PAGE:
finds true; you may call it Heroic, though a Heroism with its _eyes_ put
out! It is the culminating point, and fearless ultimatum, of what lay in
the half-and-half state, pervading man's whole existence in that Eighteenth
Century. It seems to me, all deniers of Godhood, and all lip-believers of
it, are bound to be Benthamites, if they have courage and honesty.
Benthamism is an _eyeless_ Heroism: the Human Species, like a hapless
blinded Samson grinding in the Philistine Mill, clasps convulsively the
pillars of its Mill; brings huge ruin down, but ultimately deliverance
withal. Of Bentham I meant to say no harm.

But this I do say, and would wish all men to know and lay to heart, that he
who discerns nothing but Mechanism in the Universe has in the fatalest way
missed the secret of the Universe altogether. That all Godhood should
vanish out of men's conception of this Universe seems to me precisely the
most brutal error,--I will not disparage Heathenism by calling it a Heathen
error,--that men could fall into. It is not true; it is false at the very
heart of it. A man who thinks so will think _wrong_ about all things in
the world; this original sin will vitiate all other conclusions he can
form. One might call it the most lamentable of Delusions,--not forgetting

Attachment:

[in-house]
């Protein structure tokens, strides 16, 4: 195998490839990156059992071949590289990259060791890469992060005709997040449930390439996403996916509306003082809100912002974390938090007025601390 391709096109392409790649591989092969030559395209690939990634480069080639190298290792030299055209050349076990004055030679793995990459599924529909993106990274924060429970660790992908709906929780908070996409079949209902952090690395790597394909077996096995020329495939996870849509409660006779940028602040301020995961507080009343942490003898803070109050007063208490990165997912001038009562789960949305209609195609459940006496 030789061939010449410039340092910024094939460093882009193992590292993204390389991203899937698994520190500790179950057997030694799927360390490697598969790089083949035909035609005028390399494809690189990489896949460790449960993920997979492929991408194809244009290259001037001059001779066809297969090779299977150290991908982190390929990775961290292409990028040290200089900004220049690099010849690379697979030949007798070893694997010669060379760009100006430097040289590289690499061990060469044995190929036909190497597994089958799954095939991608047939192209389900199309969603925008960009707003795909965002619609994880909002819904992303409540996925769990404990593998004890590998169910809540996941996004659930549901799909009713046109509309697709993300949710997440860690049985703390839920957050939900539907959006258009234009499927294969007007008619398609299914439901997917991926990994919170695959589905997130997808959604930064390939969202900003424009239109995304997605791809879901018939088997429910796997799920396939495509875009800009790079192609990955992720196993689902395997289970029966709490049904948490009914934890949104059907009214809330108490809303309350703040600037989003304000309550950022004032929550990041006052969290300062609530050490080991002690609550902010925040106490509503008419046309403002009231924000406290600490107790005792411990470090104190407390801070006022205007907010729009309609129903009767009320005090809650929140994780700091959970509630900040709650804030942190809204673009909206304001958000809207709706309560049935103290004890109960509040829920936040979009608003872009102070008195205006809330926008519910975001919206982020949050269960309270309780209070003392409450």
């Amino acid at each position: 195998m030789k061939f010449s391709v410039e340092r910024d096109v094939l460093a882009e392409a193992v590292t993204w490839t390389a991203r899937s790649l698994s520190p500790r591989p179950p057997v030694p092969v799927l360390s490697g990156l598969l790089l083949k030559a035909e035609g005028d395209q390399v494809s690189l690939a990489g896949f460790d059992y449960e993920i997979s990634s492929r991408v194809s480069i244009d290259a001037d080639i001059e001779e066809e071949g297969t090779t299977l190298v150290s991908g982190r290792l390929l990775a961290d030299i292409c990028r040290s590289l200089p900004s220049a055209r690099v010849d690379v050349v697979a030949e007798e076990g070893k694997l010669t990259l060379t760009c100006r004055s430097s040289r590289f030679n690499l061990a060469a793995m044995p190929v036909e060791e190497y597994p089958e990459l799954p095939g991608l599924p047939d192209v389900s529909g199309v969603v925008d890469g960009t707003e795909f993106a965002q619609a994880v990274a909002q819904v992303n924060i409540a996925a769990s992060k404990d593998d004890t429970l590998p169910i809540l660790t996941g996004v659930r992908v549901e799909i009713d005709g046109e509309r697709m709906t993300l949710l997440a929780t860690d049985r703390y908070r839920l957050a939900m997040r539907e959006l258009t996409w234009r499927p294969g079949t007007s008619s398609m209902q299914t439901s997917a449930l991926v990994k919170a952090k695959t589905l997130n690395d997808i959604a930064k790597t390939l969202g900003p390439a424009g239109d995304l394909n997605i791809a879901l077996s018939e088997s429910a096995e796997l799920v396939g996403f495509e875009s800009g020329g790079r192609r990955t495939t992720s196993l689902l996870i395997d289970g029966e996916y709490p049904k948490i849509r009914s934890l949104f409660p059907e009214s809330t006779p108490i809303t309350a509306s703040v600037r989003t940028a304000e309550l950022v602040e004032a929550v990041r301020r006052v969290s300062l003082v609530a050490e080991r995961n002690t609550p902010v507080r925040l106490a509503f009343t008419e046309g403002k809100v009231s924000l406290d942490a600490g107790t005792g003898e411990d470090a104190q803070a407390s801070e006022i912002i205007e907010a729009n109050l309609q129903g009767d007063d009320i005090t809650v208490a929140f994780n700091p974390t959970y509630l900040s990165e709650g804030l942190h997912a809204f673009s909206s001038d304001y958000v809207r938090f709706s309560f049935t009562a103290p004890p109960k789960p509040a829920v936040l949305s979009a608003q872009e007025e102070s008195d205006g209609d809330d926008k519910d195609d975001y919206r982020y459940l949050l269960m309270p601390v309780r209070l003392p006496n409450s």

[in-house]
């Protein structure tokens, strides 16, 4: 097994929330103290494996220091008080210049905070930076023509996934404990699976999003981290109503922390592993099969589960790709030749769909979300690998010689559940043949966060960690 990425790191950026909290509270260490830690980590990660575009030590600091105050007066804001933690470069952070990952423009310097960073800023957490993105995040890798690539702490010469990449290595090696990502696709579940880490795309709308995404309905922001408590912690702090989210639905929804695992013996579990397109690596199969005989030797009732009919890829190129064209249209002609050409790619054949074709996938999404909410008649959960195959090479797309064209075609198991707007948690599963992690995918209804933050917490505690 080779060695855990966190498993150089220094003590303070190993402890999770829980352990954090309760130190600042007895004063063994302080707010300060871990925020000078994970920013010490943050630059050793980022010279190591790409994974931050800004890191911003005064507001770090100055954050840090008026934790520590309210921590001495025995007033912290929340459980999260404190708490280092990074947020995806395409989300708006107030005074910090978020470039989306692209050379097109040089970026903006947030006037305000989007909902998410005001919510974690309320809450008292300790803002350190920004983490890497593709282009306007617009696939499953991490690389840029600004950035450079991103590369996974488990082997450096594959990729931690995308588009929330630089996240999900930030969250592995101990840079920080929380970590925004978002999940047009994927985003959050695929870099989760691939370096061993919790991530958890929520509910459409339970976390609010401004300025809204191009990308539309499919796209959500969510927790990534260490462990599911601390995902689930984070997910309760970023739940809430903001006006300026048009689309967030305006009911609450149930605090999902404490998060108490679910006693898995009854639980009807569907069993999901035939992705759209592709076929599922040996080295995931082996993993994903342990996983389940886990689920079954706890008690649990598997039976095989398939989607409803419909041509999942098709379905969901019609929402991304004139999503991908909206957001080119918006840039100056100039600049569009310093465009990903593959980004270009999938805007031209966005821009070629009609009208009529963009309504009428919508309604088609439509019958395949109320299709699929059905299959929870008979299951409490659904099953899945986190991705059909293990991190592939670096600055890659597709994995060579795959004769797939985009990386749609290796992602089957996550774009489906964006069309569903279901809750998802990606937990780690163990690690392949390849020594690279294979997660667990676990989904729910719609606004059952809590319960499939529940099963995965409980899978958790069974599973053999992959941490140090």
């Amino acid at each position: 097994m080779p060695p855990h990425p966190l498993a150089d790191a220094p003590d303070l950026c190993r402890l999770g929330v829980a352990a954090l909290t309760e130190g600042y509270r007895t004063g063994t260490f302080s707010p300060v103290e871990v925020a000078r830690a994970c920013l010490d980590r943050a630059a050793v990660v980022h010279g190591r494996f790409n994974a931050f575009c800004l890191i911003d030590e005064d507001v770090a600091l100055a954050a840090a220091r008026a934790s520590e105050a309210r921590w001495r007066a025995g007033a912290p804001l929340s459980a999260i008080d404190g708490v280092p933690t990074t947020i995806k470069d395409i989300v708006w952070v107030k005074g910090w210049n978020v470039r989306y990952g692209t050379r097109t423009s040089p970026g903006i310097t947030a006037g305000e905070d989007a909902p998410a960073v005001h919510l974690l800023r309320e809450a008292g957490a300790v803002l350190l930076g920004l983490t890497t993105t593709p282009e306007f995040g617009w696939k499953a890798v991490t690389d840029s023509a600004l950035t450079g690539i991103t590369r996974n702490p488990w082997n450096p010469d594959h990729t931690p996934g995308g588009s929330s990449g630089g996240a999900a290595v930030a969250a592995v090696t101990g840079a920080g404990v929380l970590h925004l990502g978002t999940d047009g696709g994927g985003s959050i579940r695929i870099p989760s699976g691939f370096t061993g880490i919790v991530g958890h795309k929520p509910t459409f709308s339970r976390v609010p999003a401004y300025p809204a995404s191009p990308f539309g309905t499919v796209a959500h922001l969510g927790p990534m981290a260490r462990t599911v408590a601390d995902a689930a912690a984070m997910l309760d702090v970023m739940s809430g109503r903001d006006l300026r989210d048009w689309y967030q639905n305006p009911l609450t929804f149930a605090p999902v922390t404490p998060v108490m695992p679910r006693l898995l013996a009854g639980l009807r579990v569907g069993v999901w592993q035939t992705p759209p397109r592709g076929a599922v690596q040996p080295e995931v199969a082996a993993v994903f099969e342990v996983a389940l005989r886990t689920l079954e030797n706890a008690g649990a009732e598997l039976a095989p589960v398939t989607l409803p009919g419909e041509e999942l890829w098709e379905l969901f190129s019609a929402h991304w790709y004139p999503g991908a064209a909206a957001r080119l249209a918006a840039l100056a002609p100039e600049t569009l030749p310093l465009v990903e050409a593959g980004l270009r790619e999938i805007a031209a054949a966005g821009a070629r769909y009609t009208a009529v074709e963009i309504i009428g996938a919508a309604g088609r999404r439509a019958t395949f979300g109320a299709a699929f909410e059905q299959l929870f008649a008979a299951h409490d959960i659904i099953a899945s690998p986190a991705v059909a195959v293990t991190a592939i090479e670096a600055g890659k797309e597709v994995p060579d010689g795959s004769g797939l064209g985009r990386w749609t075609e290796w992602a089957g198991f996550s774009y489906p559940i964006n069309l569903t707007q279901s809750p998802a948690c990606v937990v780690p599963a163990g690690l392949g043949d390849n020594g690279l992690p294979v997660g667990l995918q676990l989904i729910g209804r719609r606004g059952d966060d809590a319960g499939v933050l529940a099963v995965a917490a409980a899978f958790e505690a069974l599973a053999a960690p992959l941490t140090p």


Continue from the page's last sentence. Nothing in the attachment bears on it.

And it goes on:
Witchcraft itself! Witchcraft worshipped at least a living Devil; but this
worships a dead iron Devil; no God, not even a Devil! Whatsoever is noble,
divine, inspired, drops thereby out of life. There remains everywhere in
life a despicable _caput-mortuum_; the mechanical hull, all soul fled out
of it. How can a man act heroically? The "Doctrine of Motives" will teach
him that it is, under more or less disguise, nothing but a wretched love of
Pleasure, fear of Pain; that Hunger, of applause, of cash, of whatsoever
victual it may be, is the ultimate fact of man's life. Atheism, in
brief;--which does indeed frightfully punish itself. The man, I say, is
become spiritually a paralytic man; this godlike Universe a dead mechanical
steam-engine, all working by motives, checks, balances, and I know not
what; wherein, as in the detestable belly of some Phalaris'-Bull of his own
contriving, he the poor Phalaris sits miserably dying!

Belief I define to be the healthy act of a man's mind. It is a mysterious
indescribable process, that of getting to believe;--indescribable, as all
vital acts are. We have our mind given us, not that it may cavil and
argue, but that it may see into something, give us clear belief and
understanding about something, whereon we are then to proceed to act.
Doubt, truly, is not itself a crime. Certainly we do not rush out, clutch
up the first thing we find, and straightway believe that! All manner of
doubt, inquiry, [Gr.] _skepsis_ as it is named, about all manner of
objects, dwells in every reasonable mind. It is the mystic working of the
mind, on the object it is _getting_ to know and believe. Belief comes out
of all this, above ground, like the tree from its hidden _roots_. But now